Wifi Troubles: my online science work placement

Wifi Troubles: my online science work placement
Posted in: Guest Posts
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7 months ago

Wifi Troubles: my online science work placement

I am a second year Clinical Pharmacology student at St George’s University of London. As part of my degree, I undertook a 6-week work experience placement with Hello Bio – and due to the challenges of Covid-19, it was agreed that I would do this placement working remotely from home.

I have never done anything like this before, so wasn’t sure what to expect – how was it going to work, would I feel part of the team, would I learn anything valuable?

I discovered that I was working across two departments – marketing and product management. The placement was structured so that each day of the week had a different focus. These included days more centred on the social media side and others on researching and writing technical product and category descriptions. I was also tasked with various articles, protocols and FAQs. I really enjoyed the variety of projects that I had to do each week – and this got me looking at completely different areas of science.

One thing I especially enjoyed was researching and writing an article about award-winning women in STEM. It was fascinating and inspiring – and opened my eyes to the many possibilities for women in science!


Lots of challenges...

There were many challenges that I faced during my placement. My communication with the team at Hello Bio and finding out my exact tasks for the day was hugely reliant on the internet working. So, it was a BIG problem when Wi-Fi was down. I also found it difficult getting access to software and not being great with tech, it was a lengthy and frustrating process that may have been easier if the placement had been in person. It was also a shame to not be able to go into the normal work environment and work with experienced members of staff.


...but no commute

The structure of my placement was very well thought out and an overview of all the tasks to be completed over the course of the placement was given to me. So this did mean that even with my internet issues, I still knew what needed to be done and could keep working. Working from home gave me flexibility, and unlike an in-person work placement, I didn’t need to find accommodation or the hassle of getting there. It was also very nice not to wake up and have a long commute to work.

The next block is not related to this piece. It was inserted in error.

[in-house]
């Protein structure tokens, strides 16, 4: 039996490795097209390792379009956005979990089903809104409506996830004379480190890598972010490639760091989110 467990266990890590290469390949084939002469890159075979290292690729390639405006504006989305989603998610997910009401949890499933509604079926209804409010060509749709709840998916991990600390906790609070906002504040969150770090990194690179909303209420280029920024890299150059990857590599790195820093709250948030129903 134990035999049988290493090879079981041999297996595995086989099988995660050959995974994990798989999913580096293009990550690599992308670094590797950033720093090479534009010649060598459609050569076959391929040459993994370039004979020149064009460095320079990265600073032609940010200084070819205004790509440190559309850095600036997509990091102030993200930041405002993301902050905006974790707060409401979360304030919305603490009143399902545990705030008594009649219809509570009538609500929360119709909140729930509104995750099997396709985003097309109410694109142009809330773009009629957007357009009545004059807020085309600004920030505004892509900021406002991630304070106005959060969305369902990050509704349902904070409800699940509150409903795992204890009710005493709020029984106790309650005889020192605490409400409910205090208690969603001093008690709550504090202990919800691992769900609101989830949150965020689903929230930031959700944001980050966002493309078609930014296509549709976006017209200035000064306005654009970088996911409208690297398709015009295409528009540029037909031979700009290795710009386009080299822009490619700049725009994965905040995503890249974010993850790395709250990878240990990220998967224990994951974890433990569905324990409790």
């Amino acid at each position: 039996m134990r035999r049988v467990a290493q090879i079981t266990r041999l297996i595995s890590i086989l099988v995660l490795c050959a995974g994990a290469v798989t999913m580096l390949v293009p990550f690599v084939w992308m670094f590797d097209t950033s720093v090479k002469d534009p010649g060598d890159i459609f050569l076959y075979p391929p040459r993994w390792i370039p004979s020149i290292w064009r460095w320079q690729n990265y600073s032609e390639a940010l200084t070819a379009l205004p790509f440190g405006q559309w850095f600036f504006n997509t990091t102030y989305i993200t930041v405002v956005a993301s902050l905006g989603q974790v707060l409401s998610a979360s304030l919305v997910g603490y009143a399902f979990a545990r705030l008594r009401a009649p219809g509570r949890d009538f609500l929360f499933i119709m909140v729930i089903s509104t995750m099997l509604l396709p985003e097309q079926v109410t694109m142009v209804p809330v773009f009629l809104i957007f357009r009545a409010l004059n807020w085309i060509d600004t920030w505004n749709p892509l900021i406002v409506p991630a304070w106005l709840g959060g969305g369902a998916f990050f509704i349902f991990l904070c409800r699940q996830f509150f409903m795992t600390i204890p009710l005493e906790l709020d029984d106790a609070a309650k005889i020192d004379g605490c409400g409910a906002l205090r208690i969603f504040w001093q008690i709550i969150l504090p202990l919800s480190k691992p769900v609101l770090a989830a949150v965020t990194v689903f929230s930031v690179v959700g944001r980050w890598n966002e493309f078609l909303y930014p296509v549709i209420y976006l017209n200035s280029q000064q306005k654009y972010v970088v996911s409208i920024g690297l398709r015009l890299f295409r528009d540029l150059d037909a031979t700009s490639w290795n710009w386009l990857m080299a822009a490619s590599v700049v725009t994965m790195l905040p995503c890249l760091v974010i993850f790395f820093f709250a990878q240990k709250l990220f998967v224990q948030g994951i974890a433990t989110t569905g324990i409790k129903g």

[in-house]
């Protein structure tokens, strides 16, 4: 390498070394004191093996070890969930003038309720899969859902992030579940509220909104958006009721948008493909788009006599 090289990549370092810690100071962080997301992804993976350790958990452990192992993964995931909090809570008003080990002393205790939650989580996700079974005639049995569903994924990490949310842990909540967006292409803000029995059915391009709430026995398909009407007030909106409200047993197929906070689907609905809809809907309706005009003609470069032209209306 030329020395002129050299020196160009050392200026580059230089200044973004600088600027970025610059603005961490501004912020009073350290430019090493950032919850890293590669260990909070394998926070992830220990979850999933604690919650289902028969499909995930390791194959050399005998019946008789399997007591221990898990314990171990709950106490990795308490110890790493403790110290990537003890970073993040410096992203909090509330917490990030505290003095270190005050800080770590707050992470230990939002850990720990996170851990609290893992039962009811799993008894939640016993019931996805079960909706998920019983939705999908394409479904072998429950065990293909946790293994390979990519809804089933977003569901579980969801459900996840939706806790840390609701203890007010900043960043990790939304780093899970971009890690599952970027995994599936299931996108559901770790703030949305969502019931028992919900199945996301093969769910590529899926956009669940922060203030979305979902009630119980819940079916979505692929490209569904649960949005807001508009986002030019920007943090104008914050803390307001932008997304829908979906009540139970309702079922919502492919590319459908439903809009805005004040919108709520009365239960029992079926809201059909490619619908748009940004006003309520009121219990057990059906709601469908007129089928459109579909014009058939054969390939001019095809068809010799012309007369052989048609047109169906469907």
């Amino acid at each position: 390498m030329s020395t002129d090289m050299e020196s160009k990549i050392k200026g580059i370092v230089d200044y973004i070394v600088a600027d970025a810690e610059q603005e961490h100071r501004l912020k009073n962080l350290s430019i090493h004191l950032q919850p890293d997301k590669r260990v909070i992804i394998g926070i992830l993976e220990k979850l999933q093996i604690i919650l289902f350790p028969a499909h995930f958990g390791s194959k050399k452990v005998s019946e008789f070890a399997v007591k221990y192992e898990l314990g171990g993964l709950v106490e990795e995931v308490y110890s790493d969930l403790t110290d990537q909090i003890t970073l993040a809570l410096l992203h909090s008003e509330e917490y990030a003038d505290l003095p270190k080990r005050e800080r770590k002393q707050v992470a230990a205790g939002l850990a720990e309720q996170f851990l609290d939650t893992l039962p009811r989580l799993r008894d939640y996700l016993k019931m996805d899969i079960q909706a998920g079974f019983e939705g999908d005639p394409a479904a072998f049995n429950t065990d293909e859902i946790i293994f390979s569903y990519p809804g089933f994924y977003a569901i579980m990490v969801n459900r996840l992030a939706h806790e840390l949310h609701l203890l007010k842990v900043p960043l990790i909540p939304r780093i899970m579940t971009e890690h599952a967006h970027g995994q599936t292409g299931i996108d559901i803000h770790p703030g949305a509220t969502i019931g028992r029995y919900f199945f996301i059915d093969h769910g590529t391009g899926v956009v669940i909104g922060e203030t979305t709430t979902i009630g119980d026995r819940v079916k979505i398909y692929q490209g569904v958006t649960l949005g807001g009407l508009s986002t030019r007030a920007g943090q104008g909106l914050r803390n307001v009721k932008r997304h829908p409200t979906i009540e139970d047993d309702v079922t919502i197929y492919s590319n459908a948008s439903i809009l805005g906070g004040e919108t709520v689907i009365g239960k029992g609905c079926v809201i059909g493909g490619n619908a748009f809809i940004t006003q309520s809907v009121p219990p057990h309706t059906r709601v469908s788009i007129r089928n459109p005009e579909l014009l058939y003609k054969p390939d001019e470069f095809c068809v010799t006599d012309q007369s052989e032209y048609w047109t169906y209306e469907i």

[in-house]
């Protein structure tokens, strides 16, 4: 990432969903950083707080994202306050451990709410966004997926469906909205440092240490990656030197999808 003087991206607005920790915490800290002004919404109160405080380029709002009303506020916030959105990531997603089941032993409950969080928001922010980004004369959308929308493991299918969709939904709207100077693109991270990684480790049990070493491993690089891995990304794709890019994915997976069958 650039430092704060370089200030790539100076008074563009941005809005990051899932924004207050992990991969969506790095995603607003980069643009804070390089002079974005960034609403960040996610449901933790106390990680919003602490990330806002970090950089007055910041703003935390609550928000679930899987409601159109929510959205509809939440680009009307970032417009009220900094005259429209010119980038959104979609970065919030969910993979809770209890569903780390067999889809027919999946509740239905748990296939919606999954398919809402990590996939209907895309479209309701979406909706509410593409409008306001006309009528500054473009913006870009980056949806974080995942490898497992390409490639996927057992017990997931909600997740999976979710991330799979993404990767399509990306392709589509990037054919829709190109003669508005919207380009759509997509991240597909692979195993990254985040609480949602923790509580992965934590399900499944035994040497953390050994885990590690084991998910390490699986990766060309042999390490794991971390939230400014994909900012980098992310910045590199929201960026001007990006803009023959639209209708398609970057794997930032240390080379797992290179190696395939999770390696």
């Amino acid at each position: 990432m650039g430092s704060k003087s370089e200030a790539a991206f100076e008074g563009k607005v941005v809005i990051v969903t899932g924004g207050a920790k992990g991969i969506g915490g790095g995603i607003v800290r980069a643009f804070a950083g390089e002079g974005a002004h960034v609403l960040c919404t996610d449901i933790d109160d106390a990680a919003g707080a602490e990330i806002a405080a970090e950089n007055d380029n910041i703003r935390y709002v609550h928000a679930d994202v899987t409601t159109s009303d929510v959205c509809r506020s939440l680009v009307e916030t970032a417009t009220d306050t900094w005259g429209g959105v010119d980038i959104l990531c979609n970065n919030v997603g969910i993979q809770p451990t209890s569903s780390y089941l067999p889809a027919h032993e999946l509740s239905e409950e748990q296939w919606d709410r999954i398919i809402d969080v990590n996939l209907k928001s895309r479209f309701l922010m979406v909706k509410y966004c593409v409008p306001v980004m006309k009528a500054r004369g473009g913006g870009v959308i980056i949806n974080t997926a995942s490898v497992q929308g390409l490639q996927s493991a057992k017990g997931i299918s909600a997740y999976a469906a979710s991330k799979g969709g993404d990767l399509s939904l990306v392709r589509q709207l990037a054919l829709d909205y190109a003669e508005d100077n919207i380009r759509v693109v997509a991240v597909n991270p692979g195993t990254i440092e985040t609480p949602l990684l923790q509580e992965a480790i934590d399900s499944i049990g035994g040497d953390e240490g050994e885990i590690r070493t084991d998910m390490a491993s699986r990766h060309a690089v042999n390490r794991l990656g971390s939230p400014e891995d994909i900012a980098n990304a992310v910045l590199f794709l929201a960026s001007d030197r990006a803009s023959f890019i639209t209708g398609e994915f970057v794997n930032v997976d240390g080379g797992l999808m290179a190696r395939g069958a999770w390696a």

Feeling connected

I was originally worried about how I could feel part of the team whilst working remotely – whilst it wasn’t as good as being in the office (no Friday cakes!), I had twice daily catch-up meetings with my work supervisors, at the start and end of the day – so I was able to feel connected (when my Wifi was working!). It also helped to break up the day, which can seem pretty long if you are working on your own at home.


Did I benefit from this online placement?

Yes – definitely! I gained some specific skills – learning html and website skills, and researching different scientific areas. But I also learnt how important communication and organisation are.

For this placement, I really found to-do lists useful. In the morning I would jot down everything to be completed that day and how long it would take. Managing your time carefully means that you can get the most out of the meetings with your placement supervisors, and can make sure you have completed and achieved something by the end of the placement.


My advice for students and supervisors thinking about a remote placement…

As the remote experience relies so heavily on technology, I think it is really important to have a back-up plan for when that fails at home. This might mean your university providing a dedicated work-space, with internet and equipment for undergrad students for example. It can’t be the library (Zoom meetings are a bit noisy), or the toilets (too much echo!) – so some thought needs to go into this.

I am still undecided about what I want to do after my degree has finished but thanks to this placement, I have a wider view of what I can do with my degree. I look forward to what the future holds, and who knows – maybe one day a future work placement student will be writing about me in their ‘Award-Winning Women in STEM’ article!

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